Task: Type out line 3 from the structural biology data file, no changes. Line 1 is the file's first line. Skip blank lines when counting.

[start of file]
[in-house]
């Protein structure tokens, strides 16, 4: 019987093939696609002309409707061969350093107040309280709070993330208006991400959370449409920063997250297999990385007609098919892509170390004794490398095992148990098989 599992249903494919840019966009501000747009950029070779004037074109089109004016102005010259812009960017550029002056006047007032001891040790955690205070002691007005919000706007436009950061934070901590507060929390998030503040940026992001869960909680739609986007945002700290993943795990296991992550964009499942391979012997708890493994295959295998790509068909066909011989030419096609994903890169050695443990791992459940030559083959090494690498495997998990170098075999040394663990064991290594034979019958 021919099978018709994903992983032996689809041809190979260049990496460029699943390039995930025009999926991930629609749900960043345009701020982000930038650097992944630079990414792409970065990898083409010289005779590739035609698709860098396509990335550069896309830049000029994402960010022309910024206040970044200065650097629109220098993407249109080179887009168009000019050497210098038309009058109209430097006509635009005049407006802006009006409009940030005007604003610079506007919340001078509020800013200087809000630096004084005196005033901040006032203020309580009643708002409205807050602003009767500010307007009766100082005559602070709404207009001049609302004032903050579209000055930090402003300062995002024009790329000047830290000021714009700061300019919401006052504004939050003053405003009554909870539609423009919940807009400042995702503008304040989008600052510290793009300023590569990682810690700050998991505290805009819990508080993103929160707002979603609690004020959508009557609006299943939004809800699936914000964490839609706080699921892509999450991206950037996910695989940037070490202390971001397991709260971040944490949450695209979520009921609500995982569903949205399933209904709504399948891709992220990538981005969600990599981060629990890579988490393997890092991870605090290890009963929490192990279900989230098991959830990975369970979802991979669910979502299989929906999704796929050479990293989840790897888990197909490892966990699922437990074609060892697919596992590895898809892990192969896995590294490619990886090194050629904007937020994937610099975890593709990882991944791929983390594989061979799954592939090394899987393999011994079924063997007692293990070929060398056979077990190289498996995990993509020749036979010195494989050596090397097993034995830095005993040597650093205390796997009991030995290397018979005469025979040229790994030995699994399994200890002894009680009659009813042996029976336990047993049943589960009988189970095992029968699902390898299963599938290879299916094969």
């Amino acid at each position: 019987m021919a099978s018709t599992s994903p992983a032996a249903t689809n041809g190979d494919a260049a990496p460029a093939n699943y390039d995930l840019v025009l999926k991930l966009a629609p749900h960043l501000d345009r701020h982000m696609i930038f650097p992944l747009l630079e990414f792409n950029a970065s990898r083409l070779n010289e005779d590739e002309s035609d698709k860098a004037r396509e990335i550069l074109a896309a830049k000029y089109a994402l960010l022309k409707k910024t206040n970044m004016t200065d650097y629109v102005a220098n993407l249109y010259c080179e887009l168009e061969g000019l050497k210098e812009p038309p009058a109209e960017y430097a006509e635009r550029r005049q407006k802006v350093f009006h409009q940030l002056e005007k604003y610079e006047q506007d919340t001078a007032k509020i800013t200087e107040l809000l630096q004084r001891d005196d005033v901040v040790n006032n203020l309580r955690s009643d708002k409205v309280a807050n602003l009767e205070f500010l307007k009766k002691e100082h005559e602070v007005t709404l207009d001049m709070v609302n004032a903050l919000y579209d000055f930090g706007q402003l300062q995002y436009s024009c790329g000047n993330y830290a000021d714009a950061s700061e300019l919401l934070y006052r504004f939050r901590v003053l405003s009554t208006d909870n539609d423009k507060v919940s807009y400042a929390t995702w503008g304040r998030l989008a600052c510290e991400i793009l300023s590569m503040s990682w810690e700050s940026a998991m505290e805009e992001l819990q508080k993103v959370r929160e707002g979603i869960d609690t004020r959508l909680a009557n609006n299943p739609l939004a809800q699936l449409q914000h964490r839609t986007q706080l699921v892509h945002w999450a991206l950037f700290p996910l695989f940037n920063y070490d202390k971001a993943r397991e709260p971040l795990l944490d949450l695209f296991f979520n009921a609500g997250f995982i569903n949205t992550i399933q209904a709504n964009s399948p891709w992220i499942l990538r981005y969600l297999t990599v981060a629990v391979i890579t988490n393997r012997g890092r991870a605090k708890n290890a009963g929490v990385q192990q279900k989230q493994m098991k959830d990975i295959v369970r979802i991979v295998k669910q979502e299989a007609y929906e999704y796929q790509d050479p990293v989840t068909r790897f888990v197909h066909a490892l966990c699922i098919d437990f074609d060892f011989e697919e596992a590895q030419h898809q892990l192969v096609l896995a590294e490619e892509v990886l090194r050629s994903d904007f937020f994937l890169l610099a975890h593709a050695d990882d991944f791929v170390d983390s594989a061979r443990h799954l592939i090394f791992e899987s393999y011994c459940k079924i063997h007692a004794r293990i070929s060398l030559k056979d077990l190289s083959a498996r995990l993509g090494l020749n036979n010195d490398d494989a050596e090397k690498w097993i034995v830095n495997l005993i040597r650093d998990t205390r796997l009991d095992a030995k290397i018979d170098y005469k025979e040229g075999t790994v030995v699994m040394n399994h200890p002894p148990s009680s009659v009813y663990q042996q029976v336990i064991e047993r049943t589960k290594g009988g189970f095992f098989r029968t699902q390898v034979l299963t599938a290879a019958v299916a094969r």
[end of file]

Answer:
């Amino acid at each position: 019987m021919a099978s018709t599992s994903p992983a032996a249903t689809n041809g190979d494919a260049a990496p460029a093939n699943y390039d995930l840019v025009l999926k991930l966009a629609p749900h960043l501000d345009r701020h982000m696609i930038f650097p992944l747009l630079e990414f792409n950029a970065s990898r083409l070779n010289e005779d590739e002309s035609d698709k860098a004037r396509e990335i550069l074109a896309a830049k000029y089109a994402l960010l022309k409707k910024t206040n970044m004016t200065d650097y629109v102005a220098n993407l249109y010259c080179e887009l168009e061969g000019l050497k210098e812009p038309p009058a109209e960017y430097a006509e635009r550029r005049q407006k802006v350093f009006h409009q940030l002056e005007k604003y610079e006047q506007d919340t001078a007032k509020i800013t200087e107040l809000l630096q004084r001891d005196d005033v901040v040790n006032n203020l309580r955690s009643d708002k409205v309280a807050n602003l009767e205070f500010l307007k009766k002691e100082h005559e602070v007005t709404l207009d001049m709070v609302n004032a903050l919000y579209d000055f930090g706007q402003l300062q995002y436009s024009c790329g000047n993330y830290a000021d714009a950061s700061e300019l919401l934070y006052r504004f939050r901590v003053l405003s009554t208006d909870n539609d423009k507060v919940s807009y400042a929390t995702w503008g304040r998030l989008a600052c510290e991400i793009l300023s590569m503040s990682w810690e700050s940026a998991m505290e805009e992001l819990q508080k993103v959370r929160e707002g979603i869960d609690t004020r959508l909680a009557n609006n299943p739609l939004a809800q699936l449409q914000h964490r839609t986007q706080l699921v892509h945002w999450a991206l950037f700290p996910l695989f940037n920063y070490d202390k971001a993943r397991e709260p971040l795990l944490d949450l695209f296991f979520n009921a609500g997250f995982i569903n949205t992550i399933q209904a709504n964009s399948p891709w992220i499942l990538r981005y969600l297999t990599v981060a629990v391979i890579t988490n393997r012997g890092r991870a605090k708890n290890a009963g929490v990385q192990q279900k989230q493994m098991k959830d990975i295959v369970r979802i991979v295998k669910q979502e299989a007609y929906e999704y796929q790509d050479p990293v989840t068909r790897f888990v197909h066909a490892l966990c699922i098919d437990f074609d060892f011989e697919e596992a590895q030419h898809q892990l192969v096609l896995a590294e490619e892509v990886l090194r050629s994903d904007f937020f994937l890169l610099a975890h593709a050695d990882d991944f791929v170390d983390s594989a061979r443990h799954l592939i090394f791992e899987s393999y011994c459940k079924i063997h007692a004794r293990i070929s060398l030559k056979d077990l190289s083959a498996r995990l993509g090494l020749n036979n010195d490398d494989a050596e090397k690498w097993i034995v830095n495997l005993i040597r650093d998990t205390r796997l009991d095992a030995k290397i018979d170098y005469k025979e040229g075999t790994v030995v699994m040394n399994h200890p002894p148990s009680s009659v009813y663990q042996q029976v336990i064991e047993r049943t589960k290594g009988g189970f095992f098989r029968t699902q390898v034979l299963t599938a290879a019958v299916a094969r």